Health Costs Up At Slowest Rate in 50 Years

6:56 PM, Jul 29, 2013   |    comments
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Kelly Kennedy, USA TODAY

WASHINGTON - Personal health care costs rose last year at the slowest rate in the last 50 years, the White House announced Monday, citing statistics aimed at bolstering the case for the 2010 health care law.

The 1.1% increase in personal consumption spending over the 12 months ending in May was due to decreases in hospital and nursing home services, according to a statement from Alan Krueger, chairman of the White House Council of Economic Advisers. Hospital readmissions rates dropped from an average of 19% to 17.9% for Medicare patients since the passage of the 2010 health care law, Krueger said.

The law is not affecting job growth, Krueger said. Job growth in industries that have traditionally not provided health insurance for their employees, such as restaurants, was higher. Restaurant sales and employment have increased more than any other retail sales industry since the law was signed, at about 11% for employment and 17% in retail sales, and weekly hours also have grown about 3% since the law was signed.

The announcement came after President Obama told The New York Times this weekend that support would come as the 2010 health care law is implemented, a hope that Americans will like the law's benefits when they take effect.

Monday's announcement follows a recent study the Department of Health and Human Services that showed that for Americans who receive health insurance through their employers, premiums rose 3% from 2011 to 2012, the lowest increase since 1996.

Obama has focused recently on the parts of the law have taken effect, such as the ban on out-of-pocket costs for preventive health exams, rebate checks from insurance companies that spent less than 80% of premiums on health care and drug discounts for beneficiaries of the Medicare Part D program. Also, children up to age 26 can remain on their parents' health insurance plans.

Congressional Republicans remained unswayed by the White House claims. They are voting in the House this week to repeal parts of the law. It is their 40th attempt to repeal, change or defund the law. The bill is not likely to make it to the Senate.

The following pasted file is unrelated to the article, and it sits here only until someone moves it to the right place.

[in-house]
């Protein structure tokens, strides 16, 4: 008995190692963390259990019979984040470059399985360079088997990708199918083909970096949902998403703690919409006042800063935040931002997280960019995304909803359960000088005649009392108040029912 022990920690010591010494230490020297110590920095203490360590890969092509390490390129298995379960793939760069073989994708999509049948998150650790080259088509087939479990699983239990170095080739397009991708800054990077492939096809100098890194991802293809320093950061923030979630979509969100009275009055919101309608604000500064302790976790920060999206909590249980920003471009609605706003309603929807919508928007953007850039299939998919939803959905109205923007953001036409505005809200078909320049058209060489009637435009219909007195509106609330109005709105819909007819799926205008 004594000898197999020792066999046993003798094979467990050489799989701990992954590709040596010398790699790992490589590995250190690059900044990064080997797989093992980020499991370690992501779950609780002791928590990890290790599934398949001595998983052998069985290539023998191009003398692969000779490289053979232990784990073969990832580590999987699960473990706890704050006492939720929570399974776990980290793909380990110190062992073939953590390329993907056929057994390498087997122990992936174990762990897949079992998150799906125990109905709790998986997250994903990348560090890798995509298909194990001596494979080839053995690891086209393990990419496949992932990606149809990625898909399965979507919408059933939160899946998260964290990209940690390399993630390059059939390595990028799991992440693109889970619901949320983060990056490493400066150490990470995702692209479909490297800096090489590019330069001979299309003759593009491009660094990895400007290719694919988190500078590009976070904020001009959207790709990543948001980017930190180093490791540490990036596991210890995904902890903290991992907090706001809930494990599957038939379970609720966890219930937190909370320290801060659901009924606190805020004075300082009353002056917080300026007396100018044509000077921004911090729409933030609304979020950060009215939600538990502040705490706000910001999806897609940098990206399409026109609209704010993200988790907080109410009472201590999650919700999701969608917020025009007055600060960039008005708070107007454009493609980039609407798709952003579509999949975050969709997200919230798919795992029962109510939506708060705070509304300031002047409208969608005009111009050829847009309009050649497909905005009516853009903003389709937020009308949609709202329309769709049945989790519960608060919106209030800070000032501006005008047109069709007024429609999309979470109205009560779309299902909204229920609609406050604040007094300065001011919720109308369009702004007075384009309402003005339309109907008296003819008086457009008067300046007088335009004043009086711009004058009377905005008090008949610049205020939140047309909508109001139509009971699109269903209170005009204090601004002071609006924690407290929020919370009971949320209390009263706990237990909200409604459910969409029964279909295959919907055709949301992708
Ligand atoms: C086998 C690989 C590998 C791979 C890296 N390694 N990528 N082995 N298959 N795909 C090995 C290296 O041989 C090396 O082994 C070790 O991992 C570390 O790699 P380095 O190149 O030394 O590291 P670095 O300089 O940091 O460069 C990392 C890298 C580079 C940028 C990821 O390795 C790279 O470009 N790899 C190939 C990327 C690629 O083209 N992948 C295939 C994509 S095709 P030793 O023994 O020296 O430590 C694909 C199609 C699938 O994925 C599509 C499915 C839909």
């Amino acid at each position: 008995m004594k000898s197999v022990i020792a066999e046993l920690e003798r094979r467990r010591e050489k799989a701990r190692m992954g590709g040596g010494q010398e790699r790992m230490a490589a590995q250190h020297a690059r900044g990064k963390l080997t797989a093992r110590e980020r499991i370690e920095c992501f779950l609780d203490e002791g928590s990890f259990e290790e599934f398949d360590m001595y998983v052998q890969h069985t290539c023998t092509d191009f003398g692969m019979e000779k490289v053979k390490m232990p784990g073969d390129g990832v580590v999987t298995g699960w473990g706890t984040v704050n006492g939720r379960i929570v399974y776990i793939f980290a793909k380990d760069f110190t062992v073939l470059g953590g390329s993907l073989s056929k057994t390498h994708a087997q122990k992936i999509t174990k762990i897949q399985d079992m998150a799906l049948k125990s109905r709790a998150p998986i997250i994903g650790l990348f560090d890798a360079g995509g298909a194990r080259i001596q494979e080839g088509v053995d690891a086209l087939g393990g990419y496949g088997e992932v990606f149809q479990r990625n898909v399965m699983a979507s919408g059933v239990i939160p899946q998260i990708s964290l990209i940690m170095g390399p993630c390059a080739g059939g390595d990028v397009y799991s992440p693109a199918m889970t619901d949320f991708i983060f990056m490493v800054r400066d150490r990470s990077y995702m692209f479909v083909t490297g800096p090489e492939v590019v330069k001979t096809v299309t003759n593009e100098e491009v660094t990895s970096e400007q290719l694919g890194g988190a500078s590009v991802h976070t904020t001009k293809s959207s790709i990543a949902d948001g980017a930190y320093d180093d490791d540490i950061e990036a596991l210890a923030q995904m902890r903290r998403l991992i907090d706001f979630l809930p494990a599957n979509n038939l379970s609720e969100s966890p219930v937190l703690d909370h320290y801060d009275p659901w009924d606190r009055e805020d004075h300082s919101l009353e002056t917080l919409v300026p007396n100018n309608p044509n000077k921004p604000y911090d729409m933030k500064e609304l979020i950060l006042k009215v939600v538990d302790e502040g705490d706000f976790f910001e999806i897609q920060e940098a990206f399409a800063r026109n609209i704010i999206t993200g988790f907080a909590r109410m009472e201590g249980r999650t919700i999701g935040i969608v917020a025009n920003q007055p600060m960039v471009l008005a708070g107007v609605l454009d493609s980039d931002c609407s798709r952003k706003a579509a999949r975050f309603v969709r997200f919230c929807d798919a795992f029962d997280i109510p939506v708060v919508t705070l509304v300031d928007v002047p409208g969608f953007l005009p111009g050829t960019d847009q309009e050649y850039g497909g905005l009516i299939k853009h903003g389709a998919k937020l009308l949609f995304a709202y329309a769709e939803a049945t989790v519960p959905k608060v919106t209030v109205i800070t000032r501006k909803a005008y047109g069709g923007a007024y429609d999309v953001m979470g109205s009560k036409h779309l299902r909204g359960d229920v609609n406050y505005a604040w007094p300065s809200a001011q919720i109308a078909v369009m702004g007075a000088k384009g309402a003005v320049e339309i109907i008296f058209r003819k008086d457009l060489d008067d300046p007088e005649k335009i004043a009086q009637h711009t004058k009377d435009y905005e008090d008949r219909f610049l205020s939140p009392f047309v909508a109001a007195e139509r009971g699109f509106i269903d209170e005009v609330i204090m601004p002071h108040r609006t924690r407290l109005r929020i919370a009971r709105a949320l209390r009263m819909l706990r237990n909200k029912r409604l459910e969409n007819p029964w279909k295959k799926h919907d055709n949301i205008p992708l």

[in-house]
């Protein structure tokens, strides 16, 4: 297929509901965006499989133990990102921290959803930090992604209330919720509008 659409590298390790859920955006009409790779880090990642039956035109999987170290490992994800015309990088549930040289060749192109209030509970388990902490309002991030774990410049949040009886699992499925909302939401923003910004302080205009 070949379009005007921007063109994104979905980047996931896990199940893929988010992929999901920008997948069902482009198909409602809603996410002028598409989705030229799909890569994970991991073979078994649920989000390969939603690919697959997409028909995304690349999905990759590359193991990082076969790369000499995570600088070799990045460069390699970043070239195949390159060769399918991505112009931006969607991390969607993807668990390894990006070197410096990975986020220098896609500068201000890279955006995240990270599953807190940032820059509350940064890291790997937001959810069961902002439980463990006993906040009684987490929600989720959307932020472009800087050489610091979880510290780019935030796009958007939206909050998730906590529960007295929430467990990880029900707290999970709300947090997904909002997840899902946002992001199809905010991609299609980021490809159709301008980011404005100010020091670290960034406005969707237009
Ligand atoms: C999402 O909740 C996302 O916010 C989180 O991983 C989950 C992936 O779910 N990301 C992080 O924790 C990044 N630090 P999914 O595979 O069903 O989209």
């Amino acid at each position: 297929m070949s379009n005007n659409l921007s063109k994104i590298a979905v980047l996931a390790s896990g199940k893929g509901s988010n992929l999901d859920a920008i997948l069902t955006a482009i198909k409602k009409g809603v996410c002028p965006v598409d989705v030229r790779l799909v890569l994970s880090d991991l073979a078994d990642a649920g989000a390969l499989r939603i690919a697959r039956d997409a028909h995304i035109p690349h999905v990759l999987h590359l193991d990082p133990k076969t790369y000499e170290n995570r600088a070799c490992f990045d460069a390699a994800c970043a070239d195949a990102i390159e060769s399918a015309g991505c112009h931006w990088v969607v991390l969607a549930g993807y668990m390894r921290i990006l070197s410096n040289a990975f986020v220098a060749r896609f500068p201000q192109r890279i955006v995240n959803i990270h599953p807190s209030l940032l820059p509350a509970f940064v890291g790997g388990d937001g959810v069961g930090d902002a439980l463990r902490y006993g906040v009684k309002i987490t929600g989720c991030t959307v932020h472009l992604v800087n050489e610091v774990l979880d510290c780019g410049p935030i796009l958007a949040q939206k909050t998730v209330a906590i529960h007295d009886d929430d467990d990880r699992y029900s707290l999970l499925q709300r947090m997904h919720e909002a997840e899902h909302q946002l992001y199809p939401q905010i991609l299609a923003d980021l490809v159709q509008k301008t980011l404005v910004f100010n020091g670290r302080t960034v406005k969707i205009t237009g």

As the administration works to gain 7 million new people to purchase private insurance through the federal and state health marketplaces, or exchanges, beginning in October, they have stressed that their message has been streamlined to those who need insurance. To that end, they are appealing to young, mostly Hispanic Americans in Florida, California and Texas.

In other words, middle-class Americans living in Idaho and covered by employer-sponsored insurance probably won't see advertisements for the new insurance programs.

Meanwhile, states that have released the rates insurers provided for the policies to be sold on state-sponsored health exchanges have turned out to be lower than expected.

Friday, Maryland announced insurance premiums up to 33% lower than expected. Connecticut's plan includes an insurer that announced it would drop premium costs an average of 36% below its original proposal. And young people in Nevada will be able to buy catastrophic coverage for less than $100 a month. California and New York also have lower-than-expected rates.

A Department of Health and Human Services report showed that silver health exchange plans, or the lower cost plans that uninsured people are most likely to buy, are already an average of 18% lower than expected in the 11 states the government looked at.

Not all states are reporting lower rates. Republican Indiana Gov. Mike Pence, who opposed the health care law while a U.S. representative, released preliminary statistics showing rates would be 72% higher than current plans. But those numbers lumped all four categories of coverage together. and did not include the rates for silver and bronze plans. The Society of Actuaries estimated that underlying claims costs could go up by an average of 32% by 2017.

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